wildlife biology @ UM

Blackfoot-Clearwater Wire Roll-up 2014

 This weekend I got together with the University of Montana chapter of the Wildlife Society, the Backcountry Horsemen of Montana, and Jay Kolbe of Montana Fish, Wildlife, and Parks. Our goal was to help remove barbed wire from the Blackfoot-Clearwater wildlife management area.

While the wire had been down for numerous years (as was evident by some of it being buried under ground) it still left a less-than-pleasant mark on the landscape. It not only acts as a deterrent for wildlife to travel freely across the area, but it also generates wildlife and domestic animal fatalities for those which get caught in the wires. These qualities are what generate interest in removing them.

Due to our extensive use of barbed wire from the mid-1800’s on, there are still miles of this stuff hanging out on the American landscape. Nonetheless, with another look at the impressive turnout of this year’s Wire Roll, I think we’re making amazing progress at the Blackfoot-Clearwater!

Tomorrow is National Public Land Day

This mean, all national parks and public lands do no charge their entrance fee. So for those of you worth access, go out and enjoy our American Public Lands! I know I am!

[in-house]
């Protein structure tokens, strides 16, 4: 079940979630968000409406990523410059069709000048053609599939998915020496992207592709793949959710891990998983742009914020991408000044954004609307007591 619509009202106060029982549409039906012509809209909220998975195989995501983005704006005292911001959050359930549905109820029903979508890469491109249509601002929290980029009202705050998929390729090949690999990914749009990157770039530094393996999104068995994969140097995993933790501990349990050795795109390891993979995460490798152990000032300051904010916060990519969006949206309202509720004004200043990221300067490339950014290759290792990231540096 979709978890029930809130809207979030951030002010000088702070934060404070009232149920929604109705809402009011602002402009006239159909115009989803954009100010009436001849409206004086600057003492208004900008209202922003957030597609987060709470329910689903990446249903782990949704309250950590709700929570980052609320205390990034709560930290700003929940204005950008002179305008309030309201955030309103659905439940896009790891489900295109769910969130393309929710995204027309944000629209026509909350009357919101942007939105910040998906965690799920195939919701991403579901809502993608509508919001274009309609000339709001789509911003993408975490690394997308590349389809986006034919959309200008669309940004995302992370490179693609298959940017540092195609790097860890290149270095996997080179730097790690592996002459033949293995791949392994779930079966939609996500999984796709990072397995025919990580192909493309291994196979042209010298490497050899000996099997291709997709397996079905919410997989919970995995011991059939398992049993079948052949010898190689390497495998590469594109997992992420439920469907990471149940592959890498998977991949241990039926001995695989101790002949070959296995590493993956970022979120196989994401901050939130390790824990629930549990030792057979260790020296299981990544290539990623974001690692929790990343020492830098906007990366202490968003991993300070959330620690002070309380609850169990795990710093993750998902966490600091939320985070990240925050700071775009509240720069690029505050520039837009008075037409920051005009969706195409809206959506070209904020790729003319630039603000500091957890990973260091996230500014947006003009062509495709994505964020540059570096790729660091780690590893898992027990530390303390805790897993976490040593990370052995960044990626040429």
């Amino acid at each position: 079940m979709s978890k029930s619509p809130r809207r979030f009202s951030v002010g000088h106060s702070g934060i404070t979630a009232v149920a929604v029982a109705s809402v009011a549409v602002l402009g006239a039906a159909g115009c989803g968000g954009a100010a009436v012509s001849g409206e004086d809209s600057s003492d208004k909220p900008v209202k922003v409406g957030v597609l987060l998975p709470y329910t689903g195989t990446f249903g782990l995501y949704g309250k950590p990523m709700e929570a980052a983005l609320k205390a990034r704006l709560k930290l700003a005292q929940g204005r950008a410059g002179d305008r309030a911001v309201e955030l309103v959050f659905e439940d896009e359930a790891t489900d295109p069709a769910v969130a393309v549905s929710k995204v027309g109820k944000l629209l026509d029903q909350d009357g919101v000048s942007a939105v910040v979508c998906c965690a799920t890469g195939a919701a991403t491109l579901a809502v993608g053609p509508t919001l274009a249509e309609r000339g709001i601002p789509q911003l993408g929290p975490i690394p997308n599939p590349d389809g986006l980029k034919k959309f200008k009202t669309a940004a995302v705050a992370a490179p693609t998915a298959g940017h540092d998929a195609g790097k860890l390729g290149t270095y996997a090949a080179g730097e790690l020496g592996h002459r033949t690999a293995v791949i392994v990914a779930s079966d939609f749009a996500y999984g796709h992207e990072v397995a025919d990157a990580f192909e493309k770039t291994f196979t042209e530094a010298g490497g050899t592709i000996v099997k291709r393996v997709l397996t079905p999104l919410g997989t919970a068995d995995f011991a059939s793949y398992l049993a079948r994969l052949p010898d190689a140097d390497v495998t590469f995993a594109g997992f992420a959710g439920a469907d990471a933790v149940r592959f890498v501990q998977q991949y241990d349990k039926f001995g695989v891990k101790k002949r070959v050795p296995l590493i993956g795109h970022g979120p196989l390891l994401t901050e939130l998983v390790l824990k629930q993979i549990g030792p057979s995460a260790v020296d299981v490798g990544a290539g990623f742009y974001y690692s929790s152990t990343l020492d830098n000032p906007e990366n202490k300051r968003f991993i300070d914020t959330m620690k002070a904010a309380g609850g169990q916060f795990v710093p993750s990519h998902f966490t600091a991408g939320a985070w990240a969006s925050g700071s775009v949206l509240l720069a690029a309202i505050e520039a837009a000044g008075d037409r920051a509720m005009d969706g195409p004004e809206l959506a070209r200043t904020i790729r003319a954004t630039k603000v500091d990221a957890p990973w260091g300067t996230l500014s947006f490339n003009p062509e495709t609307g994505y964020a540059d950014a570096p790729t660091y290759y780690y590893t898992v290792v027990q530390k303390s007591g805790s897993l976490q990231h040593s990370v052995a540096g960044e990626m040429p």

Undergraduate Research Highlight : A study on cattle grazing.

We often see our graduate students up here on the blog, so today I decided it was time to put the light on our undergrads. Jason Hanlon is nearing the end of his stay here at the university, and for the summer he was given the great opportunity to spearhead his own research project. Observing the differences in small mammal presence between watering holes for cattle, and areas with minimal water, where grazing is reduced. He is still reviewing the data that he has collected, which I hope to post up sometime in the future. 

A Fresh Look at the use of Environmental DNA to Study Aquatic Animals (entry by Taylor Wilcox)

Environmental DNA (also called “eDNA” for short) uses samples of the environment (like a cup of water from a stream) to detect the presence of species (like brook trout) without ever actually seeing one. Aquatic animals slough DNA-containing particles into the water from their skin and gut, leaving a genetic trace of their presence. Detecting this trace with new eDNA methods has recently emerged as a powerful way to detect species with less effort (and harm to the animals) than traditional methods like electrofishing.

However, we still don’t know a whole lot about eDNA. For example, how much DNA does a fish produce?  This is an important question, because the probability of detecting a fish is in part dependent on how much DNA they leave in the environment. This summer I collaborated with researchers at the U.S. Forest Service Rocky Mountain Research Station to measure how much DNA brook trout release into the water.

We placed individual fish in tanks in the field that were fed with water from a small stream where there are no brook trout. We then collected water samples from each tank over the course of two days, and measured how much brook trout DNA was in each sample.